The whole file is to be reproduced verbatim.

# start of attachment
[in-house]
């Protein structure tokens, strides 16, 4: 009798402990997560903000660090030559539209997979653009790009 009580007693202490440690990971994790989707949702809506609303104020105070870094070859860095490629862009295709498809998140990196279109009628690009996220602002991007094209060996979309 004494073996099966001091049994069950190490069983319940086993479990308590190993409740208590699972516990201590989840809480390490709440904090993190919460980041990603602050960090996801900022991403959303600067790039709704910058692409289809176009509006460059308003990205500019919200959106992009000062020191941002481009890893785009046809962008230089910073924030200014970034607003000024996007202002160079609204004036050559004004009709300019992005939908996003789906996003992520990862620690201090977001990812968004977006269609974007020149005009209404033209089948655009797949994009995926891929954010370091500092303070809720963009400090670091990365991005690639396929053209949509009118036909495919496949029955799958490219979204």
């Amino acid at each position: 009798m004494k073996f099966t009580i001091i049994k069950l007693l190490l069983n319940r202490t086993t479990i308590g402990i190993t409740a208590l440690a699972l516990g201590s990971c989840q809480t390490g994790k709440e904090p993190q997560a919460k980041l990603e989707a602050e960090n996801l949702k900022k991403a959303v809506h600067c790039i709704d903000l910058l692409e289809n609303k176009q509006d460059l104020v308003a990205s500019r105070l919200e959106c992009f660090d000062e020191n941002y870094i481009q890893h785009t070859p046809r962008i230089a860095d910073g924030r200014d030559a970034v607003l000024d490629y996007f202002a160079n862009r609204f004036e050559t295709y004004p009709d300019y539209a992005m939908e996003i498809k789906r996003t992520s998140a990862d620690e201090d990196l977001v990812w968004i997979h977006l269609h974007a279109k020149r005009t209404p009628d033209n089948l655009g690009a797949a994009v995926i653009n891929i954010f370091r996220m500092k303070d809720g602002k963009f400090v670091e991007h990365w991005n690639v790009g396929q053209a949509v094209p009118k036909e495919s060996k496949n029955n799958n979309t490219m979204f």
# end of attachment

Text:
[in-house]
């Protein structure tokens, strides 16, 4: 009798402990997560903000660090030559539209997979653009790009 009580007693202490440690990971994790989707949702809506609303104020105070870094070859860095490629862009295709498809998140990196279109009628690009996220602002991007094209060996979309 004494073996099966001091049994069950190490069983319940086993479990308590190993409740208590699972516990201590989840809480390490709440904090993190919460980041990603602050960090996801900022991403959303600067790039709704910058692409289809176009509006460059308003990205500019919200959106992009000062020191941002481009890893785009046809962008230089910073924030200014970034607003000024996007202002160079609204004036050559004004009709300019992005939908996003789906996003992520990862620690201090977001990812968004977006269609974007020149005009209404033209089948655009797949994009995926891929954010370091500092303070809720963009400090670091990365991005690639396929053209949509009118036909495919496949029955799958490219979204």
């Amino acid at each position: 009798m004494k073996f099966t009580i001091i049994k069950l007693l190490l069983n319940r202490t086993t479990i308590g402990i190993t409740a208590l440690a699972l516990g201590s990971c989840q809480t390490g994790k709440e904090p993190q997560a919460k980041l990603e989707a602050e960090n996801l949702k900022k991403a959303v809506h600067c790039i709704d903000l910058l692409e289809n609303k176009q509006d460059l104020v308003a990205s500019r105070l919200e959106c992009f660090d000062e020191n941002y870094i481009q890893h785009t070859p046809r962008i230089a860095d910073g924030r200014d030559a970034v607003l000024d490629y996007f202002a160079n862009r609204f004036e050559t295709y004004p009709d300019y539209a992005m939908e996003i498809k789906r996003t992520s998140a990862d620690e201090d990196l977001v990812w968004i997979h977006l269609h974007a279109k020149r005009t209404p009628d033209n089948l655009g690009a797949a994009v995926i653009n891929i954010f370091r996220m500092k303070d809720g602002k963009f400090v670091e991007h990365w991005n690639v790009g396929q053209a949509v094209p009118k036909e495919s060996k496949n029955n799958n979309t490219m979204f």